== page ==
City buying final downtown businesses in flood prone area to make way for amphitheater, festival space

The final flood-prone businesses are moving out of the southwest portion of downtown Franklin to make way for the city to develop a 14-acre greenspace that can absorb floodwater but also host festivals and events.

Picture an amphitheater, playground, food truck alley and as many as 5,000 people enjoying live music in the coming years after the businesses along Young’s Creek, southwest of Main, Wayne, Jackson and Monroe streets, come down.

The project will change the look of downtown Franklin, prompt investment in other parts of the city, prevent future flooding by creating a grassy space to absorb rainwater, get truck traffic out of the inner city, expand the trails system and create a new gathering space, Mayor Steve Barnett said.

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“It finalizes that destination area that we can all be proud of when it’s done,” Barnett said.

The cost to taxpayers is estimated so far at $1.75 million. The estimates to tear down buildings, prepare the ground, build streets and construct the amphitheater and restrooms have not been determined.

This week, the city’s redevelopment commission, which manages the property tax dollars collected in the tax-increment financing district, reached an agreement to spend $850,000 to buy the key piece of property needed for the plan — Generations Collision Services and Graham’s Wrecker Service, along Monroe Street, west of Jackson Street. The money will also be used to help Graham’s relocate both businesses to the Premier Ag property on Hamilton Avenue, and construct a new building and add fencing.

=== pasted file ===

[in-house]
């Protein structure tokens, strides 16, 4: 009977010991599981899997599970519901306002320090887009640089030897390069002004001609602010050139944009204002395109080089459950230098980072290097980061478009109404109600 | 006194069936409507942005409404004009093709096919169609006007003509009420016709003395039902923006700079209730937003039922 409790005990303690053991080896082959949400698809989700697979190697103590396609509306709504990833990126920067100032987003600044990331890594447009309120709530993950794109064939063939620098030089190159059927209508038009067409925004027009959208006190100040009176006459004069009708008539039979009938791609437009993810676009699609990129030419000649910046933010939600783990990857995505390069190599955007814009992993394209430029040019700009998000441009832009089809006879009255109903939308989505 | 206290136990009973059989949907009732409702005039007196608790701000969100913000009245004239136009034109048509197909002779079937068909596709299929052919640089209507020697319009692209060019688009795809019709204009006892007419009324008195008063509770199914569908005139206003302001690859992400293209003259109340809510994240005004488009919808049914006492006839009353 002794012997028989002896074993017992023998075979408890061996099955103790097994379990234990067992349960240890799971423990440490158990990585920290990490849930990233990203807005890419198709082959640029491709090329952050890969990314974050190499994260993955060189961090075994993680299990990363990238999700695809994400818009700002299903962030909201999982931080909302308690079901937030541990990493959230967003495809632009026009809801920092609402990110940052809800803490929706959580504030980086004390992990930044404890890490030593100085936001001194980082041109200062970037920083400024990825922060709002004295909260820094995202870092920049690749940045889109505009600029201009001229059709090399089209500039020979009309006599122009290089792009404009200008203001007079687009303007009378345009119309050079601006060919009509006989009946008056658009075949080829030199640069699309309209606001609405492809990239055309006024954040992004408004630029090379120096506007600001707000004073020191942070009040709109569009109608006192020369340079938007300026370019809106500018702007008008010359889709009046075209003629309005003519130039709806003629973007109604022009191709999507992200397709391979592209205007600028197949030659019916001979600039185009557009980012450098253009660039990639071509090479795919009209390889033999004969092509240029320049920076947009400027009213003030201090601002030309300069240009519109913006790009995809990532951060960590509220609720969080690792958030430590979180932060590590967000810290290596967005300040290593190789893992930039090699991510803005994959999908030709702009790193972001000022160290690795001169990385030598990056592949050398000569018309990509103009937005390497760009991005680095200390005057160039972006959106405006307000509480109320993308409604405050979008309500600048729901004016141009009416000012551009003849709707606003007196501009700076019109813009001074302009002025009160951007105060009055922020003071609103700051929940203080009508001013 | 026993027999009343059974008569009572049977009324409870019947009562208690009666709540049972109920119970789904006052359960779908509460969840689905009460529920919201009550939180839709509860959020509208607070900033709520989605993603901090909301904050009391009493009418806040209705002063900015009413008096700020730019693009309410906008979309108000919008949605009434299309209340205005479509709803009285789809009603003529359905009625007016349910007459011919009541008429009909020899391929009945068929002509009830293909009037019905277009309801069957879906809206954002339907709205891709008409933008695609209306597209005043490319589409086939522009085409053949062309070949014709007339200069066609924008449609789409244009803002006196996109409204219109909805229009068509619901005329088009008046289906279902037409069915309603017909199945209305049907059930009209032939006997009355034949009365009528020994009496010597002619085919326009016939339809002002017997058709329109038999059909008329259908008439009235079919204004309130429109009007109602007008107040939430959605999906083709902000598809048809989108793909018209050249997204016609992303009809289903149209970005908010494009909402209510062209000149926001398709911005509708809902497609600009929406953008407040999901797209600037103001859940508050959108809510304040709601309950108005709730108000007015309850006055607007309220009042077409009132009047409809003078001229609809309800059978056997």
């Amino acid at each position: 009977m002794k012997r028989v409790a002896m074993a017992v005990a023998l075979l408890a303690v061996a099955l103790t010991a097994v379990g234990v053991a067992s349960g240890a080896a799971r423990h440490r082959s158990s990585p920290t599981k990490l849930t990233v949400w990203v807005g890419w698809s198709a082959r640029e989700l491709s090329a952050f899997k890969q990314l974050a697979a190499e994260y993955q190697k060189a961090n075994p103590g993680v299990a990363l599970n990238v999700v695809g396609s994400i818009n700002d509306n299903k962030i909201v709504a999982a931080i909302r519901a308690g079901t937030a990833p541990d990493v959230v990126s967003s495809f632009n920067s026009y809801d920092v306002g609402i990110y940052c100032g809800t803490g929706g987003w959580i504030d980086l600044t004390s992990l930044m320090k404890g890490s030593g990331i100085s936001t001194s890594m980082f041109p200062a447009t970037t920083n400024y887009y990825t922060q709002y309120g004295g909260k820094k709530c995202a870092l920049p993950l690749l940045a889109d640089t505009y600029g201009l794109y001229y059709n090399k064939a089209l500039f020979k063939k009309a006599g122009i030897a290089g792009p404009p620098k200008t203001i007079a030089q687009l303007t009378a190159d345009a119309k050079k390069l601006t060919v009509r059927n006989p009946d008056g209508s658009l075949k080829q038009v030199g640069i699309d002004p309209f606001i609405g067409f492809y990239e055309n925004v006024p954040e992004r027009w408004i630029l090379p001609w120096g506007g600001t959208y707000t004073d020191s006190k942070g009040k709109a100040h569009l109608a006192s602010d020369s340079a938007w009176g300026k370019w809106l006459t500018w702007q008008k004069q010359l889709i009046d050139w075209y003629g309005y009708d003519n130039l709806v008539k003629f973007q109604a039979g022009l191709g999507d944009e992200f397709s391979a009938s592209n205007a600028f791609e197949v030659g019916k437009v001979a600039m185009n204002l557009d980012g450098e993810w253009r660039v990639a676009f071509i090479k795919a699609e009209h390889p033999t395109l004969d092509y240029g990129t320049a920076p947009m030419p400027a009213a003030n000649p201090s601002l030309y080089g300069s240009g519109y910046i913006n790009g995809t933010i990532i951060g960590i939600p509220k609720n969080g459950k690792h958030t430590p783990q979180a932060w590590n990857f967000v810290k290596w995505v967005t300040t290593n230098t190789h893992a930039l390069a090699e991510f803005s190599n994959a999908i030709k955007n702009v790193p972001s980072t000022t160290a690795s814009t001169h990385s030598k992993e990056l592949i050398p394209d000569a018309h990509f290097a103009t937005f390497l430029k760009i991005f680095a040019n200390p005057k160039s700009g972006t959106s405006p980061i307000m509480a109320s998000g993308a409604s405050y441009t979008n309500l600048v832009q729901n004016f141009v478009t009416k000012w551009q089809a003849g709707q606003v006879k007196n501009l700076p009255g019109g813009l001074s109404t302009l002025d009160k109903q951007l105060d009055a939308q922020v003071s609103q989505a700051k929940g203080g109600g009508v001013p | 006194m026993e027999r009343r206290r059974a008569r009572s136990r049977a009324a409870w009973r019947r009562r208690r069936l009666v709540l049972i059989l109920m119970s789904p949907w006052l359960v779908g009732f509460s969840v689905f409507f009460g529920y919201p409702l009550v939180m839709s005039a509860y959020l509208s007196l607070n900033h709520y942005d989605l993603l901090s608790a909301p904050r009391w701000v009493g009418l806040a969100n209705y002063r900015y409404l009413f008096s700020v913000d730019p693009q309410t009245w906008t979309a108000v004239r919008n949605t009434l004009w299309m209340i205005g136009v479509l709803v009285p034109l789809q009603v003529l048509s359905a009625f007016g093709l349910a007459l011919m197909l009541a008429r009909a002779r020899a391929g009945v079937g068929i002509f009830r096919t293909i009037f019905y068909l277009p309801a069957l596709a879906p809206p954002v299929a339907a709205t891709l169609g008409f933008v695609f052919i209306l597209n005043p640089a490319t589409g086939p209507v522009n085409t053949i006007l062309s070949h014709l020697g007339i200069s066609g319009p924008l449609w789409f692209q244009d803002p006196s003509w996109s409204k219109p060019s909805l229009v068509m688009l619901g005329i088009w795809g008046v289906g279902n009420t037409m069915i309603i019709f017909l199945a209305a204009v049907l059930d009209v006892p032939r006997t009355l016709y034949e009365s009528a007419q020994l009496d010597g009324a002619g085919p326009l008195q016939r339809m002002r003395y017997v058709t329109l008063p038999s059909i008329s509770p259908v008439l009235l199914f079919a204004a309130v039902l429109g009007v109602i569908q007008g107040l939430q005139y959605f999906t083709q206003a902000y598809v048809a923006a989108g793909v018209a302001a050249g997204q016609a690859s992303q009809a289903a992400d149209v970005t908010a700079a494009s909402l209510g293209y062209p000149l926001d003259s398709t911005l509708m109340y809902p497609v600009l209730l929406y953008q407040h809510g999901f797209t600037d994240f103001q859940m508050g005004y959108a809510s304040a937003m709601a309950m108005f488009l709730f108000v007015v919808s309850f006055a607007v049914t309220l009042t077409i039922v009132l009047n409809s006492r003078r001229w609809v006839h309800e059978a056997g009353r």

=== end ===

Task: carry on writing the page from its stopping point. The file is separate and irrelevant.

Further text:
Graham’s has been in downtown Franklin for 90 years and at the Monroe street site for about 45 years. Appraisals show that property is worth about $380,000; the additional $470,000 is to help the company move to its new location.

This is the fourth time the city has purchased property along Youngs Creek since heavy rainfall again damaged businesses in the area in 2017. In most cases, the city paid for the property and provided incentive cash to assist in relocating the business elsewhere in Franklin.

In 2018, the redevelopment commission approved spending about $900,000 to buy more than 10 acres of property from Bastin-Logan Water Services, Recovery One and property that used to be the site of Hendershot Plumbing.

Both Bastin-Logan and Recovery One were offered 165 percent of the average of two appraisals of their property, with the intention that the money would be reinvested in the city, through relocating or improving other properties.

Those locations along Youngs Creek will likely be torn down this summer.

The businesses owned by Scott and Michelle Graham are getting a higher incentive than the others, but the amount is appropriate because two businesses are being moved, the new location on Hamilton Avenue will improve that blighted neighborhood and the property is the most important piece for the city’s redevelopment plan, Barnett said. The businesses will move by July 2020, according to the agreement.

The new park will include a plaza area with flagpoles, public restrooms, picnic shelters, parking lots and a playground, and be accessible on the city’s trail network. The property won’t just be used for a handful of festivals or the farmer’s market, but with the playground, picnic shelters and restrooms, families can use the park most days of the year, said Krista Linke, the city’s director of community development.

This project is an integral piece of revitalizing downtown Franklin, redevelopment commission member Bob Heuchan said.